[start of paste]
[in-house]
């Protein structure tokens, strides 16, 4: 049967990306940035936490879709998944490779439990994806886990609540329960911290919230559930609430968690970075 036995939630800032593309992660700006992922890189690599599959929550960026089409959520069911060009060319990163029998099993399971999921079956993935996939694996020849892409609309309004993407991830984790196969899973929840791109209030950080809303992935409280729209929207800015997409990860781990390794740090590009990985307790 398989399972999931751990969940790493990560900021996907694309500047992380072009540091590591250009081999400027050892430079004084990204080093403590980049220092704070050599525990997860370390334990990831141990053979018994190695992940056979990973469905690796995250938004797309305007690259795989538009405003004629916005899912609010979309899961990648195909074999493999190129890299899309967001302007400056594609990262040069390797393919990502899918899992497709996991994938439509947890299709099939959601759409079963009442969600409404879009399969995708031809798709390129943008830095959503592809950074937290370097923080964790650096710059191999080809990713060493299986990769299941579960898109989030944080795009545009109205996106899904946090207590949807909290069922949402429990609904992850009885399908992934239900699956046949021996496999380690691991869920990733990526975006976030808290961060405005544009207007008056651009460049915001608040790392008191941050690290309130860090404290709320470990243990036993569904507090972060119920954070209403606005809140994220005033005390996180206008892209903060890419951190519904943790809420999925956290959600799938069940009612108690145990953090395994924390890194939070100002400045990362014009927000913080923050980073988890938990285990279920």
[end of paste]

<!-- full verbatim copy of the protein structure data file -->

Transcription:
[in-house]
């Protein structure tokens, strides 16, 4: 049967990306940035936490879709998944490779439990994806886990609540329960911290919230559930609430968690970075 036995939630800032593309992660700006992922890189690599599959929550960026089409959520069911060009060319990163029998099993399971999921079956993935996939694996020849892409609309309004993407991830984790196969899973929840791109209030950080809303992935409280729209929207800015997409990860781990390794740090590009990985307790 398989399972999931751990969940790493990560900021996907694309500047992380072009540091590591250009081999400027050892430079004084990204080093403590980049220092704070050599525990997860370390334990990831141990053979018994190695992940056979990973469905690796995250938004797309305007690259795989538009405003004629916005899912609010979309899961990648195909074999493999190129890299899309967001302007400056594609990262040069390797393919990502899918899992497709996991994938439509947890299709099939959601759409079963009442969600409404879009399969995708031809798709390129943008830095959503592809950074937290370097923080964790650096710059191999080809990713060493299986990769299941579960898109989030944080795009545009109205996106899904946090207590949807909290069922949402429990609904992850009885399908992934239900699956046949021996496999380690691991869920990733990526975006976030808290961060405005544009207007008056651009460049915001608040790392008191941050690290309130860090404290709320470990243990036993569904507090972060119920954070209403606005809140994220005033005390996180206008892209903060890419951190519904943790809420999925956290959600799938069940009612108690145990953090395994924390890194939070100002400045990362014009927000913080923050980073988890938990285990279920």